Awad came to Oklahoma from Georgia in 2010; he saw the sponsor of the anti-sharia ballot measure on TV, and decided that Oklahoma, with somewhere between 20,000 and 30,000 Muslims, was going to be a battleground for civil rights. He works mostly solo in an office inside a yellow geodesic dome. ("Before I took the job, I saw that and said, 'Wow, you guys work out of a mosque?' ")
Awad says that even though the Oklahoma law is tied up in court, it has been successful for opponents of sharia law. "They definitely got the word out there," he said. "Every time you see an anti-foreign, anti-sharia law in another state, they all come back to Oklahoma, because they know voters supported it. And the legal challenge now gives people the framework for how to draft a similar bill and avoid the problems they had in court. It was almost like a test run, and on top of that, a discourse was created—sharia has been defined for many people as this ugly thing. It's associated with marital rape, women's abuse, child abuse—these horrible, distorted things."
Awad's argument is the same as the Democrats' argument: Those horrible things are already illegal, and there's no point codifying that again. David Yerushalmi, an attorney who does some work for the Center for Security Policy, says there is a point. He's drafted model legislation called American Laws for American Courts. At four paragraphs long, it doesn't mention sharia, but it bans judges from using foreign law. Kern's legislation is copied word-for-word from that model, as she acknowledges. (She has edited out a short section about contracts, arguing that the change makes her legislation even less vulnerable to legal challenges.)
"Has sharia come to America yet?" asks Yerushalmi. "Not institutionally. That's why we have a Constitution, thank god. But how many people have to suffer before we have to pass a prophylactic law? I happen to be a guy who's strongly in favor of civil rights, and this is good for civil rights."*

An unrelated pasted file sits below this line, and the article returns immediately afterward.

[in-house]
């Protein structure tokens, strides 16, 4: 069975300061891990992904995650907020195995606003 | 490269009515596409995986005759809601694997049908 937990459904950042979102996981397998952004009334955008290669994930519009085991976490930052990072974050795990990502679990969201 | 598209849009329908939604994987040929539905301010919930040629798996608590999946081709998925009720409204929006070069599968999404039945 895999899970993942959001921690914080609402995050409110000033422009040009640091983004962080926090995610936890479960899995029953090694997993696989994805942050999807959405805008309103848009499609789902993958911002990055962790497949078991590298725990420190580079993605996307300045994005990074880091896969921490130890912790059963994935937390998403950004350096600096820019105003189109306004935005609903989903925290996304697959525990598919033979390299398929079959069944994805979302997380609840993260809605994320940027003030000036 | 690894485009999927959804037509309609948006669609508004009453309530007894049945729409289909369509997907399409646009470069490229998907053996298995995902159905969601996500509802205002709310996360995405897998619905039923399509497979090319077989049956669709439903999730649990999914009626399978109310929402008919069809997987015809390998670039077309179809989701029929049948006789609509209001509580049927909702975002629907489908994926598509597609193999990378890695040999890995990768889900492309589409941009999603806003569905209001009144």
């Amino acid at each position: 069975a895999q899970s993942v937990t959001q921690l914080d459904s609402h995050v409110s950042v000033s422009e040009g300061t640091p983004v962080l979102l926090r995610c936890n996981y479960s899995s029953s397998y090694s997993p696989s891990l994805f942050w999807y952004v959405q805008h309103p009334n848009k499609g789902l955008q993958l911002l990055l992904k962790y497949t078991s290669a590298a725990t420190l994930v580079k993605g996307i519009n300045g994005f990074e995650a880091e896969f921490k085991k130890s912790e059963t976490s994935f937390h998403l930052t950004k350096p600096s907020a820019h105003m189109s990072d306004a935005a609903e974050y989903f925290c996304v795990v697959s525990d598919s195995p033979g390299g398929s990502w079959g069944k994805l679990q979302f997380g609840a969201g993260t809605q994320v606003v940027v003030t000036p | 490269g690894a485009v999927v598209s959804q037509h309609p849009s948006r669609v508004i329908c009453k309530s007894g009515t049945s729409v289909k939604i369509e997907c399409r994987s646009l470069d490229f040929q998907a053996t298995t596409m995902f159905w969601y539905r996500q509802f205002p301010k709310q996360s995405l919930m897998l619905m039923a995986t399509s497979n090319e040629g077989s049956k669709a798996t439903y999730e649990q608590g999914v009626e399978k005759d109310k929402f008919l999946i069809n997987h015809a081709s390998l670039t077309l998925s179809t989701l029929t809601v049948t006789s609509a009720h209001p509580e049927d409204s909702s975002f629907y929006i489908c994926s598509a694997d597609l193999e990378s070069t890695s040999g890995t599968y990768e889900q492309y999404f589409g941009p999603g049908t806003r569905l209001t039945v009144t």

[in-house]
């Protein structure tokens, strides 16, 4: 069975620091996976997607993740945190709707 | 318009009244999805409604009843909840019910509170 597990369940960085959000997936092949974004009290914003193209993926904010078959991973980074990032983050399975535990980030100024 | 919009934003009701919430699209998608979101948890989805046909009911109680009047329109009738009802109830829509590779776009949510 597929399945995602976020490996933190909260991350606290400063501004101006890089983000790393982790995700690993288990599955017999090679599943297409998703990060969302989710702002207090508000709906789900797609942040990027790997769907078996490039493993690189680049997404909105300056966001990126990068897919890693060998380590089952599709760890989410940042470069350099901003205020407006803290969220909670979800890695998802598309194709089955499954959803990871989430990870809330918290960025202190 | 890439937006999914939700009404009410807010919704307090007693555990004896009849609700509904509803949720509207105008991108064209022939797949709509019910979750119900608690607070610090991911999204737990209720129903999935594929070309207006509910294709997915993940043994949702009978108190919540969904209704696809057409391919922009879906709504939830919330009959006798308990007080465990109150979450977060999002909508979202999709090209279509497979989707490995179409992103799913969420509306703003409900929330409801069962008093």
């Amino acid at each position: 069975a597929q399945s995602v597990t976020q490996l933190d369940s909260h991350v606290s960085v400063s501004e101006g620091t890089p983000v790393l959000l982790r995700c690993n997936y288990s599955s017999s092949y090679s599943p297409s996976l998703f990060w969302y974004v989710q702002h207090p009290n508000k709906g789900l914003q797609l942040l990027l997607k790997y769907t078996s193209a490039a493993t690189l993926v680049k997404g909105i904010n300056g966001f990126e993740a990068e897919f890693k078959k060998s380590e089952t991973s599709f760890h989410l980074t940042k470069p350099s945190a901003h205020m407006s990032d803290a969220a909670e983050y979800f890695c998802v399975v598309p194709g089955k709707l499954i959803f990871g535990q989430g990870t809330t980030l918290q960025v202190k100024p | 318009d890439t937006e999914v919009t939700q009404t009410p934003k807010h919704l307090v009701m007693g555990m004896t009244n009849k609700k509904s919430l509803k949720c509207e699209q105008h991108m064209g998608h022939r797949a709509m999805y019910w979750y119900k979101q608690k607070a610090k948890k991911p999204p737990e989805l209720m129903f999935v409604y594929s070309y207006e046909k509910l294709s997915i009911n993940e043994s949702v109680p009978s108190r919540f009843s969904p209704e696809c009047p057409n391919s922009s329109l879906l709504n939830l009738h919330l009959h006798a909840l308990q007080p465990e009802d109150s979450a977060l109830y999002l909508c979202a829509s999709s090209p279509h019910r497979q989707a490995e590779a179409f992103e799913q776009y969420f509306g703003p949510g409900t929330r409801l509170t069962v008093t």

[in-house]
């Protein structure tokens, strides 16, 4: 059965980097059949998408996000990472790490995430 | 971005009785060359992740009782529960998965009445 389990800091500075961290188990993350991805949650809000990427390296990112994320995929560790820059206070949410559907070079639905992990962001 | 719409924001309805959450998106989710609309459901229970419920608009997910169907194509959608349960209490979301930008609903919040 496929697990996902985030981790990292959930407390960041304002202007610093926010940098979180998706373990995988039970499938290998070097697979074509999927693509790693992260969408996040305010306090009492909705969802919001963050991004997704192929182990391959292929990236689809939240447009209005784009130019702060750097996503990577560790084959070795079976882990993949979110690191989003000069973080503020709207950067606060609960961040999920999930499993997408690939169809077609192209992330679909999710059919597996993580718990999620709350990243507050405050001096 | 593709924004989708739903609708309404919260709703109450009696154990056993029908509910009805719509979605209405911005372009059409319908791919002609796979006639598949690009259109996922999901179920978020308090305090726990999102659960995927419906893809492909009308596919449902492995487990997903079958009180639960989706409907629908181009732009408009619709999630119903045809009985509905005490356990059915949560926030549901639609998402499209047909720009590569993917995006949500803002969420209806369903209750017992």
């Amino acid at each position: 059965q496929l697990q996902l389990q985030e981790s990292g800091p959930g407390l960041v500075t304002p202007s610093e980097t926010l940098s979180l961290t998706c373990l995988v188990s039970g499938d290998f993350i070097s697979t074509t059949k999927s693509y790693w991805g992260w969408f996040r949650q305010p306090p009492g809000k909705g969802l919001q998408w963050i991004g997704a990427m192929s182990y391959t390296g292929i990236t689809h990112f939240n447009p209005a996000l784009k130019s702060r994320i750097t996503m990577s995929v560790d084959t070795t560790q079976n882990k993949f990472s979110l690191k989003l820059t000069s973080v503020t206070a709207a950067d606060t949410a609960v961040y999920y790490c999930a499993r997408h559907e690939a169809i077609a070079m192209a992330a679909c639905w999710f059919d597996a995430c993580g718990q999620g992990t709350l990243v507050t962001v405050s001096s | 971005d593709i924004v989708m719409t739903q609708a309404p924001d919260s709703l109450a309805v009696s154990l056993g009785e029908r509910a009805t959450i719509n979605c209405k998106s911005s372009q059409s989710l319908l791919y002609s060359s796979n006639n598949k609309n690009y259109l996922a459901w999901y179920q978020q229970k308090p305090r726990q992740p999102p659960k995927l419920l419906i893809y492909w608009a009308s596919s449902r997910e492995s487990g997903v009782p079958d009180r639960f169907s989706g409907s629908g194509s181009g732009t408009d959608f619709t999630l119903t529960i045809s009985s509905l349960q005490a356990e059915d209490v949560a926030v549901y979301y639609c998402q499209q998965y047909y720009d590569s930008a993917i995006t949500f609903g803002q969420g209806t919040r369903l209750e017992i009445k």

Again: Democrats don't buy it. They just don't see the threat. Al McAffrey, the first openly gay member of the Oklahoma legislature, is not won over at all by the argument that gays have the most to lose from sharia law because in some sharia systems, being gay in punishable by death. The whole exercise, he says, is politics.
"It's good for fundraising," says McAffrey. "I say the words 'Sally Kern' and I can raise a couple of hundred bucks."
If this is so unserious, why are national politicians talking about it? Why is, say, Newt Gingrich telling audiences that Islamic law is coming? "It's a fear deal," shrugs McAffrey. "Newt Gingrich—I don't even think he knows what day it is. He's just talking."
What does McAffrey say to constituents who do worry about sharia?
"I ask them what made them worry," he says. He leans in. "What made you worry about it? Why are you afraid of it? What are you listening to, that made you afraid of this?"
The Democrats are talking past the Republicans. Kern, for example, is unmoved by the idea that the people who want sharia banned are uneducated. "That's insulting to 70 percent of the people of Oklahoma," she says. It's of a piece with all the criticism she gets for introducing social conservative legislation and getting accused of distracting from the real work Republicans need to do.
"A lot of our citizens understand what Scripture says," she says. "'Unless the Lord build a house, they that labor, labor in vain.' The Scripture teaches that the Lord honor the nation that honors him. I think it boils down to this: If we take care of the morality, God will take care of the economy. I think that's a principle that a lot of people in the great state of Oklahoma live by."
Correction, April 5, 2011: This article originally misquoted Yerushalmi as saying, "But wow many people have to suffer before we have to pass a prophylactic law?" (Return to the corrected sentence.)